MOTD::Archive::Fall 1998 (31 December 1998)

Summer 1998 MOTD

The person heading up the city of Gilbert's Y2K effort is equally concerned about what's going to happen on 09 Sep 99. This date could be represented as the value 9999, which in turn is used as a "sentinel" value to terminate (or even worse abort) some programs. This is the first I've heard about this problem. [15 Dec 1998]

Here are few items to note:
  • Anjali Sood (csc200 and csc260) is the winner of the "hello, world" contest. Congratulations to Anjali and thanks to the eight of you that participated.

  • I learned a new word from this morning's business section of the AZ Republic:
    Ohnosecond  is that minuscule fraction of time in which you realize that you've just made a BIG mistake.
  • I'm in the process of porting my website to my office computer. Although the port is not finished, the new version of my website is usable. The websites for my Spring courses are being initialized; the Y2K Digest is in place; I'm posting to my Internet Observer (this is new); C/C++ resources, Java resources, Internet resources; and, my book reviews, interviews and newsletters. You can visit my server by pointing your browser to
[14 Dec 1998]

Thanks to Kevin Masaryk (csc200 alumni and major Linux fan) for the link to the User Friendly by Illiad comic strip (it's cute). (Note: since I'm editing this file, the American Red Cross has posted a Y2K related webpage. Visit my Y2K Digest for details and a link.) [09 Dec 1998]

Mitnick Trial Postponed Again The long-awaited trial of Kevin Mitnick, the accused computer hacker indicted on 25 counts of "stealing, copying, and misappropriating proprietary computer software" from a number of cellular and computer companies, has been postponed until April 20 after Mitnick's lawyer asked for more time to prepare his case. The trial was slated to begin on January 19. Mitnick has been in jail in Los Angeles awaiting trial since February 1995. (Los Angeles Times 4 Dec 98) [06 Dec 1998].

The last free book contest of the year is now available. This is not a "timed" contest -- you have until noon on 11-Dec-1998 to get it completed. Good luck! [05 Dec 1998]

The C Programming Language by Brian Kernighan and Dennis Ritchie is a classic and should be the property of every programmer (dead and alive). The book has been translated into many languages (e.g. Chinese, Hebrew, Spanish, and so on). Take a peek at the cover art that was used on these books. (Hint: once you get there, scroll to the bottom of the page and move your mouse over a book to see what country it is for.) [04 Dec 1998]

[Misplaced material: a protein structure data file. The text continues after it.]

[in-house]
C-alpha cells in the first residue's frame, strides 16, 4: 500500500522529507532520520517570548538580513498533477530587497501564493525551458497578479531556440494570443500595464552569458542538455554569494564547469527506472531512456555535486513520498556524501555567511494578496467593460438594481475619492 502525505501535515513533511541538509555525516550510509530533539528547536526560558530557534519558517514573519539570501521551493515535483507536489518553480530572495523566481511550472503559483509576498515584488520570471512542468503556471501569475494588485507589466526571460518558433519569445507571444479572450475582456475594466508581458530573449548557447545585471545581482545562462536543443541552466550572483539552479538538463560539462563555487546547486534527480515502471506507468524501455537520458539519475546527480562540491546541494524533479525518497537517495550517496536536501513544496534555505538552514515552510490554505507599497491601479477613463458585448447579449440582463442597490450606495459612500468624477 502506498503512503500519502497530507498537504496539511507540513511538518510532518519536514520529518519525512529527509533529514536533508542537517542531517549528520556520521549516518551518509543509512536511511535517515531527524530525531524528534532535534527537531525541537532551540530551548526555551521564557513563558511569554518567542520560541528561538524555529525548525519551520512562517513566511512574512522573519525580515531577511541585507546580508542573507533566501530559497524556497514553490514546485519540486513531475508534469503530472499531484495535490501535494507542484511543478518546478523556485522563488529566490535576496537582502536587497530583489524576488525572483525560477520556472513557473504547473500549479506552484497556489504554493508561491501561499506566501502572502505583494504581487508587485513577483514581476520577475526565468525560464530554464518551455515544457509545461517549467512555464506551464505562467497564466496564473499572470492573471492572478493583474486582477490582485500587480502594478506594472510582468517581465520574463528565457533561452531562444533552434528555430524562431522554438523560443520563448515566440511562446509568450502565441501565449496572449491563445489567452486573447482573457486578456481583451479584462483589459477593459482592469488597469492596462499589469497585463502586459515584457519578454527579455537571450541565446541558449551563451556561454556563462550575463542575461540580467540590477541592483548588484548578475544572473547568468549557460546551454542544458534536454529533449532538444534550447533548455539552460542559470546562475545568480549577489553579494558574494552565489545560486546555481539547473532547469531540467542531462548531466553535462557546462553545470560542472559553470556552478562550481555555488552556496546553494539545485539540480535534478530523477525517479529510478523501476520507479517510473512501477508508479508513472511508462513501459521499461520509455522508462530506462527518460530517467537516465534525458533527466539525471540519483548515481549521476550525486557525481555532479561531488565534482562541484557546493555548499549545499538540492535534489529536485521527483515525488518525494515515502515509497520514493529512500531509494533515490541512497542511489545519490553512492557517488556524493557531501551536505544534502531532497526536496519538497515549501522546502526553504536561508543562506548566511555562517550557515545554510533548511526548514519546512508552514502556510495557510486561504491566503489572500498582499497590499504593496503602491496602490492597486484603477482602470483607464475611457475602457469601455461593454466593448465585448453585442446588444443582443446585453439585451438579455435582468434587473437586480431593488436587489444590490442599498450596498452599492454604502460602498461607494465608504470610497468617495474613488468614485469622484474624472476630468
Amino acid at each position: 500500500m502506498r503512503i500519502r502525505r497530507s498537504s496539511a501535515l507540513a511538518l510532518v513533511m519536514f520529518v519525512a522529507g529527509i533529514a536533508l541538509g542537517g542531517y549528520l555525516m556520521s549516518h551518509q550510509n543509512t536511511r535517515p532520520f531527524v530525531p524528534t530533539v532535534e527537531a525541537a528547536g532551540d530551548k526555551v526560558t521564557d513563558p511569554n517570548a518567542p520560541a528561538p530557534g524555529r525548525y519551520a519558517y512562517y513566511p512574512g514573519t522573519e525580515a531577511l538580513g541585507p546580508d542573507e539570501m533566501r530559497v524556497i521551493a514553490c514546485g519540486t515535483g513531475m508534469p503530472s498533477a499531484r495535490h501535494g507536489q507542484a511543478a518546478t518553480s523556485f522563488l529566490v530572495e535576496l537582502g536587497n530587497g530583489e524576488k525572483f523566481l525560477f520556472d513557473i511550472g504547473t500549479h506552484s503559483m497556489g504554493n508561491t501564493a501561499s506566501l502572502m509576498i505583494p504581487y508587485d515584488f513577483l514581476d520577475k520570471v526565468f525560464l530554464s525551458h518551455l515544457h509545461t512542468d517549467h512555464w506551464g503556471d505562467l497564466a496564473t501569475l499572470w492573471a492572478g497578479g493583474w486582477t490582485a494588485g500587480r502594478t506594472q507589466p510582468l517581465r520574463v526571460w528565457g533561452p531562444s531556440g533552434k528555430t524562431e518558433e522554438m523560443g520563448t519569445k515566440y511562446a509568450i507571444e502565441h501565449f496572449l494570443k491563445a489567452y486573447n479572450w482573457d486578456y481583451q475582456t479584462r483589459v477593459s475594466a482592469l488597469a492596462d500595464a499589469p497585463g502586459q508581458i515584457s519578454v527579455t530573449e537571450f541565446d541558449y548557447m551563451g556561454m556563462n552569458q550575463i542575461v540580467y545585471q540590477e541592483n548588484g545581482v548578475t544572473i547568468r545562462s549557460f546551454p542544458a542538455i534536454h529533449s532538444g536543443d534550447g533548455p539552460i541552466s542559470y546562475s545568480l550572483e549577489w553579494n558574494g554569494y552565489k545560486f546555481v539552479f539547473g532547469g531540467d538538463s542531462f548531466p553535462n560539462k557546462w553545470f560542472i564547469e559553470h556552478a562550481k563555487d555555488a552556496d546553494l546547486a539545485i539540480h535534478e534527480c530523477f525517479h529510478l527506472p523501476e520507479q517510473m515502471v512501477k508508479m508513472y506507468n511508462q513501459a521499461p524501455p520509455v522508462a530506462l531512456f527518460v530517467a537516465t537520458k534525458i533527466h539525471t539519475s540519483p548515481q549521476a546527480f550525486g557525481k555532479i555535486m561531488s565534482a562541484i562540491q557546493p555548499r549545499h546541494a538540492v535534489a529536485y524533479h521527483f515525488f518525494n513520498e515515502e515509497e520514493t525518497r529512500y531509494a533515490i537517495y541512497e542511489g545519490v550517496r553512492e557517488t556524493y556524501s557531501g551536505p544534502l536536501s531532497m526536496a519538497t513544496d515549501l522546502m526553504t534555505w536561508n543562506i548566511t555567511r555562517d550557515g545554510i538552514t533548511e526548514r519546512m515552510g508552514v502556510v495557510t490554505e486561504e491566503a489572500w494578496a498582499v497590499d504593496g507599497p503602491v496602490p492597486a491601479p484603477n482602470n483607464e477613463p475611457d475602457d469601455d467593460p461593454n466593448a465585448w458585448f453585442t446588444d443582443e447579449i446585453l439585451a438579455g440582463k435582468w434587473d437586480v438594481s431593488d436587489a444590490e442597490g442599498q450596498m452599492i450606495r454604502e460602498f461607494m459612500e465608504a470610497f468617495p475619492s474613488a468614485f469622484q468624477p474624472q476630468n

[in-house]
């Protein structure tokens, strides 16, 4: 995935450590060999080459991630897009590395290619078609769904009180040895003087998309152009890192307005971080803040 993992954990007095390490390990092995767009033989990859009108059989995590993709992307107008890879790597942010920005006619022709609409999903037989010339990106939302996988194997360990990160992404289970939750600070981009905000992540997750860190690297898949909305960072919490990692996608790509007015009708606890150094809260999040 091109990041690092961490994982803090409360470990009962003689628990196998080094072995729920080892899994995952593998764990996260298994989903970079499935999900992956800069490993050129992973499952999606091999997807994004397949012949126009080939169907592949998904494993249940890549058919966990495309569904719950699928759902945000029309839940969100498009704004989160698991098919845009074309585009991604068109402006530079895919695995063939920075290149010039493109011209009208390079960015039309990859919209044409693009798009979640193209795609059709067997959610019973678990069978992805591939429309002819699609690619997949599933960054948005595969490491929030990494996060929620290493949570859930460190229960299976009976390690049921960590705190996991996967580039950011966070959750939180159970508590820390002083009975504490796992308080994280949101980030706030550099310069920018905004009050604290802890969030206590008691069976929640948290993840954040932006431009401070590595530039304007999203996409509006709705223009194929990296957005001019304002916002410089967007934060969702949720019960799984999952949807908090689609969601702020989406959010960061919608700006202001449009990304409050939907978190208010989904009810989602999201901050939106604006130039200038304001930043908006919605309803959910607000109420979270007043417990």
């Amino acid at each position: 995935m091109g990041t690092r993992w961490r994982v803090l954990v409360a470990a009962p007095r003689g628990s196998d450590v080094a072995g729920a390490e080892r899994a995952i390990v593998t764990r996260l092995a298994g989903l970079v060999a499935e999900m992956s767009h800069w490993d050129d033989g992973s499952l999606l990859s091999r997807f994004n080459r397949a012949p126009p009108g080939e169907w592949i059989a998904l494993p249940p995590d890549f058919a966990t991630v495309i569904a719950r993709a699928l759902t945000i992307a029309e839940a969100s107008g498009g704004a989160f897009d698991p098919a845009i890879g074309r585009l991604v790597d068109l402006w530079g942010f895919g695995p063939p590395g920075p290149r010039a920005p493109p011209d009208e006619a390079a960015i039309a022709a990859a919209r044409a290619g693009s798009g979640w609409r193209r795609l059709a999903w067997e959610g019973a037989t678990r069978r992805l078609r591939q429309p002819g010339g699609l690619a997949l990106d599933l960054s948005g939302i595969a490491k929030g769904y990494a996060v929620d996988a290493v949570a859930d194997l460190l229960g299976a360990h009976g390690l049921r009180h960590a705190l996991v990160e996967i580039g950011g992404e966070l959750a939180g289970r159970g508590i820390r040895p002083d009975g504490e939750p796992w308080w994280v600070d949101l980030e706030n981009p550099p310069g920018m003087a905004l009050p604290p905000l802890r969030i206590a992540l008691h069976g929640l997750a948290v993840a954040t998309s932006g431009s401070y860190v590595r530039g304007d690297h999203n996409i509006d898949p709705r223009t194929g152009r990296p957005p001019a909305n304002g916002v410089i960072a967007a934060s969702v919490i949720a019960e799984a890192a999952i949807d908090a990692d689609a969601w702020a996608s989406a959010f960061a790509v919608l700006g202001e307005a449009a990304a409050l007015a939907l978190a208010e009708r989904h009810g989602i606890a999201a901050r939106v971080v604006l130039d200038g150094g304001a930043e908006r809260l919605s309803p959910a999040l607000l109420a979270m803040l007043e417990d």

60 Minutes on Sunday will air a Y2K show saying some folks expect serious problems. Programmers-turned-survivalists will be profiled. [26 Nov 1998]

Need something to be thankful for?  The semester ends in three weeks!
Happy Thanksgiving!

If you are interested in Year 2000 (Y2K) stuff, then checkout my Y2K Digest that was added to the website on 16 Nov 1998.

IT (Information Technology) Workers
Would Rather Switch
A survey from George Mason University indicates that information technology workers are almost twice as likely as the general college-educated population to switch careers, with one in three anticipating doing so in the future. The survey polled 400 college graduates between the ages of 30 and 55 who are currently employed and have been out of school at least 10 years. Half of the respondents said they had already experienced one career change since college, and 40% reported at least two. Forty percent of IT workers said if they were starting over, they would study something different as undergraduates, with most of them citing the liberal arts.  "The results suggest that employees are more restless than in the past and that companies, especially in the critically short-staffed high-tech industries, may want to take a hard look at their retention efforts,"  says Alan Merten, president of GMU. (CIO 1 Nov 98 [17 Nov 1998])

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Attention Students: Get Your Degree
as per Bill Gates.
On 05 Nov 1998, Bill Gates wrote an article for the New York Times Syndicate strongly suggesting that students get a degree. Although Gates dropped out of school (college, not high school) and became one of the world's richest men, he doesn't recommend anybody try to follow in his footsteps (and I agree with him). Here is a quote from the article:   "My basic advice is simple and heartfelt: Get the best education you can. Take advantage of high school and college. Learn how to learn."  [10 Nov 1998] is an excellent website devoted to computer security and hacking. It is full of many interesting articles. Late October, the  website was compromised and here are some details. [06 Nov 1998]

Read this interesting memo
@ Open Source Software